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The Aleutian volcanic arc stretches nearly 3,000 km, from the Commander Islands off Kamchatka (U.S.S.R.), along the southern Bering Sea margin, and across the continental margin onto the Alaskan landmass. Intimately associated with the arc is the subduction of the Pacific Plate beneath the North American Plate. To the east, subduction is nearly orthogonal but becomes increasingly oblique westward. Near Buldir Island, motion between the two plates becomes strike-slip and volcanism ceases. The Aleutian volcanic front, which has in many places remained nearly fixed for at least several tens of millions of years, contains about 80 major volcanic vents, half of which have been historically active. These vents have yielded a spectrum of rock types, from basalt through andesite to dacite and rhyolite. This diversity of rock types is present throughout the history of nearly all the volcanic centers, almost regardless of volcano size and age.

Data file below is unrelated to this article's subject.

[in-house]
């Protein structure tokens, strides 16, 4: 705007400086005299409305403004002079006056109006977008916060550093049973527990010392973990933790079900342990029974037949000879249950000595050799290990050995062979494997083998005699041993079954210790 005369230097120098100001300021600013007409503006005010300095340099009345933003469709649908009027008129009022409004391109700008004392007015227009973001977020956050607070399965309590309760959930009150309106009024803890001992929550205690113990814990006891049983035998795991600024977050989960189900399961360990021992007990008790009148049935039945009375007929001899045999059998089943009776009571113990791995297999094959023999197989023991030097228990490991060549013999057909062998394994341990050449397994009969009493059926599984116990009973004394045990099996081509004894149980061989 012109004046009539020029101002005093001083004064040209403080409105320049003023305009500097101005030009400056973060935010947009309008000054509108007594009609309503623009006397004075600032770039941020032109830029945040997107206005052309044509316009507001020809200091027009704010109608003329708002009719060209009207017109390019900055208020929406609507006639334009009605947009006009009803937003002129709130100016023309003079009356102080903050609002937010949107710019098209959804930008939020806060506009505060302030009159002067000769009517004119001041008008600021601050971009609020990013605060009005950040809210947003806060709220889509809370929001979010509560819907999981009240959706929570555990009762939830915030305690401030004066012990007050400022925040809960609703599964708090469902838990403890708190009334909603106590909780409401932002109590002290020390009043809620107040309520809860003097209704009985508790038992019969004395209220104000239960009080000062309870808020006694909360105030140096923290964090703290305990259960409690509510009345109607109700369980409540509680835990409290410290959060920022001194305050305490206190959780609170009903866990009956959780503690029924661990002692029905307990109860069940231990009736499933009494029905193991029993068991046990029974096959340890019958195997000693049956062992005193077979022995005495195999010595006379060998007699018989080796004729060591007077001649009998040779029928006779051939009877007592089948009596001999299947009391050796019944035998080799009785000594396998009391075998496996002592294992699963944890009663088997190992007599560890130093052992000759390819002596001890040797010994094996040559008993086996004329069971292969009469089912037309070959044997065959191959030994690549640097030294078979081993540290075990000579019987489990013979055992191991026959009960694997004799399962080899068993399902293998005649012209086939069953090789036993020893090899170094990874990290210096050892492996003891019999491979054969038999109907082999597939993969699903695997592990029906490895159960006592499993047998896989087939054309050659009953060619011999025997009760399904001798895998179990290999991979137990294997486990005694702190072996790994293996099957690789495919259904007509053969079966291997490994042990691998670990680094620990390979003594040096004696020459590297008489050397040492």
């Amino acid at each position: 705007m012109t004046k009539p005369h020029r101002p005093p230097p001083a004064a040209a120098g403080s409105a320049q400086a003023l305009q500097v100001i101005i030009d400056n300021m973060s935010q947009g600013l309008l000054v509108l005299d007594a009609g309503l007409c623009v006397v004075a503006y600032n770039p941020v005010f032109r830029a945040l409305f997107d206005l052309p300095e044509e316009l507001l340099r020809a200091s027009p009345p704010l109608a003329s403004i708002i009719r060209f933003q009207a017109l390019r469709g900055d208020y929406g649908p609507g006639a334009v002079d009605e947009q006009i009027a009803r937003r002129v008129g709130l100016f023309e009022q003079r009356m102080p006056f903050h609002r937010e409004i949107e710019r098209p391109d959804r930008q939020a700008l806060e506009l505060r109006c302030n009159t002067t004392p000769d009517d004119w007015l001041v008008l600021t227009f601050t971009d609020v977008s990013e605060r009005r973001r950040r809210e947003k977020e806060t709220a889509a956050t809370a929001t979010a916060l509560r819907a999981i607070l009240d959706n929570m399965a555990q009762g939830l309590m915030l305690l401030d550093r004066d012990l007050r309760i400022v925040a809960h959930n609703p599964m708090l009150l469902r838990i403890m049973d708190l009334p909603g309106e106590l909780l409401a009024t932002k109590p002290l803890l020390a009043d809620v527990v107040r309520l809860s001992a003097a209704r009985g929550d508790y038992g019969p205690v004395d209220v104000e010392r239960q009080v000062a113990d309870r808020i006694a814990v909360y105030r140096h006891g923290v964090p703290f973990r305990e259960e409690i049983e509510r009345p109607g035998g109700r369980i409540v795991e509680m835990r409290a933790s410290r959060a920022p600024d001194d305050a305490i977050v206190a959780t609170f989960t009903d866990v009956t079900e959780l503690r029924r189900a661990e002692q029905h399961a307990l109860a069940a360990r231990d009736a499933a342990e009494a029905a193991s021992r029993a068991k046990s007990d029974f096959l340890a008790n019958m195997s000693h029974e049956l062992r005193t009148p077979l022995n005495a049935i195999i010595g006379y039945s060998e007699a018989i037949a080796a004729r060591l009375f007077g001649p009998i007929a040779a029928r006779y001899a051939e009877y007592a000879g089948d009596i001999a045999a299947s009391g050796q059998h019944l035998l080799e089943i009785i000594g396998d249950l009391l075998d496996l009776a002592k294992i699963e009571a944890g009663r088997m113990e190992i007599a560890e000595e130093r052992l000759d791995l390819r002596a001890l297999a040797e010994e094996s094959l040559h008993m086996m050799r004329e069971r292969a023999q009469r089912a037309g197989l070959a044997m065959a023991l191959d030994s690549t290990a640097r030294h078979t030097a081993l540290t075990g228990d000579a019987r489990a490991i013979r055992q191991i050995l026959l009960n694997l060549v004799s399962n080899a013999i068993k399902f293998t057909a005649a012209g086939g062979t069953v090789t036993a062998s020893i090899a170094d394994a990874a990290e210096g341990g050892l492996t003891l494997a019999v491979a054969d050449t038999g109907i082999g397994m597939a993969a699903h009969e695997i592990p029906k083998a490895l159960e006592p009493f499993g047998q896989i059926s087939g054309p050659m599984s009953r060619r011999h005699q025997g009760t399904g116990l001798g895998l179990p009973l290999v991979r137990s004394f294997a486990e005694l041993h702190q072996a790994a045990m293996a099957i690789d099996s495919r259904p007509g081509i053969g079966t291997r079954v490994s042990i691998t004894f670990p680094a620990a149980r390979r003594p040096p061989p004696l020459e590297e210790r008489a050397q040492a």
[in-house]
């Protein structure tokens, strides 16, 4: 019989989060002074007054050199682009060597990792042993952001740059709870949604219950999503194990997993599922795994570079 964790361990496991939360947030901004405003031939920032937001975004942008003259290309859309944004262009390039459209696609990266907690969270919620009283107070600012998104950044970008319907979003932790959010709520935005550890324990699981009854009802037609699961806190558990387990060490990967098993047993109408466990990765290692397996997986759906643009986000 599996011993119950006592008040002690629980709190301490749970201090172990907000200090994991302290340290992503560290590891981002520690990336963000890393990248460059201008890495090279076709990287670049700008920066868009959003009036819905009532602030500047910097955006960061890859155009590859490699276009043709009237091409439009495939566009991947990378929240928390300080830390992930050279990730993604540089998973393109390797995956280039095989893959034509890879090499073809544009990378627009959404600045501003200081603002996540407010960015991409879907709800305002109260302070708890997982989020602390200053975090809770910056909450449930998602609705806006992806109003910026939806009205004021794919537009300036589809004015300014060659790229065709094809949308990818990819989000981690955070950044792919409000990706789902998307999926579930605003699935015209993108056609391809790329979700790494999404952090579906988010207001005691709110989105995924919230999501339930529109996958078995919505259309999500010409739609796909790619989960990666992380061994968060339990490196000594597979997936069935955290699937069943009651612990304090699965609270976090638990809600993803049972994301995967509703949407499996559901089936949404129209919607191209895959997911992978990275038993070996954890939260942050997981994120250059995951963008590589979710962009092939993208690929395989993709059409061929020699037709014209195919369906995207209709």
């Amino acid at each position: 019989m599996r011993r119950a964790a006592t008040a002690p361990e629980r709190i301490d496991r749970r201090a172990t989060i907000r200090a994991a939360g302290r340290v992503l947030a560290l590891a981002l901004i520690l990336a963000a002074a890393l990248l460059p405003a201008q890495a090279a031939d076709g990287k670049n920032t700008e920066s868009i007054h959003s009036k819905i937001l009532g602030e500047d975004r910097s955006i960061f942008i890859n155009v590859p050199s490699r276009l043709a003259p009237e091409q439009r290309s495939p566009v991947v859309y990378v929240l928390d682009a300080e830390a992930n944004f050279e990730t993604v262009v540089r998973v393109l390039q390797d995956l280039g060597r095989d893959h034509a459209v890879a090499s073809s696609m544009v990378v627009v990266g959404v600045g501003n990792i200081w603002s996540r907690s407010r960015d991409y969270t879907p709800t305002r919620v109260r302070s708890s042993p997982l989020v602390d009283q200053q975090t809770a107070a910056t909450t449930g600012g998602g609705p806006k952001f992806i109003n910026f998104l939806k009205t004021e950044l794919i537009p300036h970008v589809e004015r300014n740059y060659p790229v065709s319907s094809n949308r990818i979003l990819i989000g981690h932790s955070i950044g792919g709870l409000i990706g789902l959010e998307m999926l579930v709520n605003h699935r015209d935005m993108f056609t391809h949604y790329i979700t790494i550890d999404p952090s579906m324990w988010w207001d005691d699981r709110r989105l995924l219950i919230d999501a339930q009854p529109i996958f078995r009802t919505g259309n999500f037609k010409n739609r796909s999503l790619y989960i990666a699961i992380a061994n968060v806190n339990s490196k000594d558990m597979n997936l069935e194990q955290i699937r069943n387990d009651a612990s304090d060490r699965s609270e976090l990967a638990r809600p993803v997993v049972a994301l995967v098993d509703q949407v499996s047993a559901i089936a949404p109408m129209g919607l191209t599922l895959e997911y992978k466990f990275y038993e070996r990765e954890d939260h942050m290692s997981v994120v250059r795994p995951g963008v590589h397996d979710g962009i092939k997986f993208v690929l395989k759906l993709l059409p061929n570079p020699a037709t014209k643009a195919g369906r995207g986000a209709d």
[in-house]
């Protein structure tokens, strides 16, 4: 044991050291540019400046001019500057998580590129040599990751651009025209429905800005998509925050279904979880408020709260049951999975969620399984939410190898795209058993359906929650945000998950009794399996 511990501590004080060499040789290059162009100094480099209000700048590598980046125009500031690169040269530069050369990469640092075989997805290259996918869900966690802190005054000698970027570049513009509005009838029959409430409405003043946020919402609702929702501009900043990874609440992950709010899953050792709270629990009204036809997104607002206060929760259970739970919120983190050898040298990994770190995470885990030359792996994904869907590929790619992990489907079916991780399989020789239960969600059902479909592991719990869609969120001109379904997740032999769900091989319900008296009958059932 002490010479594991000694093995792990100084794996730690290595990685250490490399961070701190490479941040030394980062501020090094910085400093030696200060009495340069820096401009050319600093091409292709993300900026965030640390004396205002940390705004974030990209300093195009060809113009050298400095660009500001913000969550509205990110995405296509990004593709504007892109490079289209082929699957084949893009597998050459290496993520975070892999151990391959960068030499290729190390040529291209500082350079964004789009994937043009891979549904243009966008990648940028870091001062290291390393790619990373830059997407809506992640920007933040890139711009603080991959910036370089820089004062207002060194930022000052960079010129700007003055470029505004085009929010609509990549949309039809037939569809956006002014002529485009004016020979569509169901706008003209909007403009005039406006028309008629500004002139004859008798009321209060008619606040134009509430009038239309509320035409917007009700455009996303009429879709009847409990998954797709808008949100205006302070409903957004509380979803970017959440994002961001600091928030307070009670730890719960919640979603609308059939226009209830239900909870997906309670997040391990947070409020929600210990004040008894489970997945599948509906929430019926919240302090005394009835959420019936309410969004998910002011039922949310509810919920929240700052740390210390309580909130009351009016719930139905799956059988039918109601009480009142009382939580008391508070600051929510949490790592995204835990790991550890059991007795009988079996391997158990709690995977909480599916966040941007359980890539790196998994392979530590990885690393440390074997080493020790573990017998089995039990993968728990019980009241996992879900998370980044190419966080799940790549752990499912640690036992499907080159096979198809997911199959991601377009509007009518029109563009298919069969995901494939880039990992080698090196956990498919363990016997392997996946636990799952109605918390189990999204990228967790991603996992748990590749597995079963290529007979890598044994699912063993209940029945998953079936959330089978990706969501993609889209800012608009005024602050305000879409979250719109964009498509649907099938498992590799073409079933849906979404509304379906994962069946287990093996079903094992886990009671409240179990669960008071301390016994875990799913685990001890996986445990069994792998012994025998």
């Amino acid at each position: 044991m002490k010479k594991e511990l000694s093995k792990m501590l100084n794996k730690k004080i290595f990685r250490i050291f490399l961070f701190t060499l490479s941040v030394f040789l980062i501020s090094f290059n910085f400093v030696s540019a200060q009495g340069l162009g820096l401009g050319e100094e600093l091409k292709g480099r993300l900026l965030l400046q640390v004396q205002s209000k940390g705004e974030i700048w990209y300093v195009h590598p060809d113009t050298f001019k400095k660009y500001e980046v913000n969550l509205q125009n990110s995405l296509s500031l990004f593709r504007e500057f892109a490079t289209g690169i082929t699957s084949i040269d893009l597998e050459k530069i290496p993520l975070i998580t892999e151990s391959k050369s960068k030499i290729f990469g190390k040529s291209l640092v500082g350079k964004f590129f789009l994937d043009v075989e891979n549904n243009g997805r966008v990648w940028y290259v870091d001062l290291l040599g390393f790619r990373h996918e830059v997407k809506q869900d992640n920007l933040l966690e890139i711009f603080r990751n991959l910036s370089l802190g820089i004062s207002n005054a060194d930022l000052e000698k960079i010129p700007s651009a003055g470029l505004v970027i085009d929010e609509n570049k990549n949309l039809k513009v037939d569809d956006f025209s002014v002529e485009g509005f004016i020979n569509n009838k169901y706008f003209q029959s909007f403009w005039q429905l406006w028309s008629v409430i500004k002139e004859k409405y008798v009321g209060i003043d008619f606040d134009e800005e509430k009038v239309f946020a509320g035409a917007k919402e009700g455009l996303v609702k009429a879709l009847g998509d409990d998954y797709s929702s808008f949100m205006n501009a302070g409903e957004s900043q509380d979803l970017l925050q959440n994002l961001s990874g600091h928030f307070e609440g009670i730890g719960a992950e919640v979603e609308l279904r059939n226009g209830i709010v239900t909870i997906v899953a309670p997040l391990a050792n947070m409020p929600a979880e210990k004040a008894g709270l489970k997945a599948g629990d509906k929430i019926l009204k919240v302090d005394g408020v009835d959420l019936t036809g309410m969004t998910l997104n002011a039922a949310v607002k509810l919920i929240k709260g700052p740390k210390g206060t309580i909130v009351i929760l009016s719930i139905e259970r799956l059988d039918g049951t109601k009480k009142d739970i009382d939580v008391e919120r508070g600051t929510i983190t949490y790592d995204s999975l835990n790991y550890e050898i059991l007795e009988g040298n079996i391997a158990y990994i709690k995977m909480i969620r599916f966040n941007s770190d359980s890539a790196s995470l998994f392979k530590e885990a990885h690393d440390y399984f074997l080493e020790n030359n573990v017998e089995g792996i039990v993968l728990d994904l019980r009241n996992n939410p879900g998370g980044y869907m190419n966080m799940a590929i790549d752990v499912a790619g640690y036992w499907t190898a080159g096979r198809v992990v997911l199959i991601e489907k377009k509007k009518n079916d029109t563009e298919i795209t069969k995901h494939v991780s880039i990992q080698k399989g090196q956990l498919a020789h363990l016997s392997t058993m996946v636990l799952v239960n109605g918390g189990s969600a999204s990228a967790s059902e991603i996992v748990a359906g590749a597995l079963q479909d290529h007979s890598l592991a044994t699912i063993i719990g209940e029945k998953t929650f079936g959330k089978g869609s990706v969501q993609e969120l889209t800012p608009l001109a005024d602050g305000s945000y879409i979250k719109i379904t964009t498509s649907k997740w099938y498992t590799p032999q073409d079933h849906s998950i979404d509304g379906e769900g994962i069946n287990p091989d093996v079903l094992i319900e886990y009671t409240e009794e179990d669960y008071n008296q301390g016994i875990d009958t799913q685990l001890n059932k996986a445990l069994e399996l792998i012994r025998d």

Several features of the Aleutian volcanic arc—a long history of fixed volcanism extending from continental to oceanic crust, the focusing of large amounts of thermal energy on small areas of crust for long periods of time, the pattern of changing convergence, as well as the diversity of rock types—present an excellent opportunity to study the connection between global tectonics, magmatism, and continent evolution. The study of Aleutian volcanism can shed light both on deep-seated magmatic processes and on the interplay of the chemistry and physics of magma evolution, and particularly on the near-surface behavior of magma in various local tectonic

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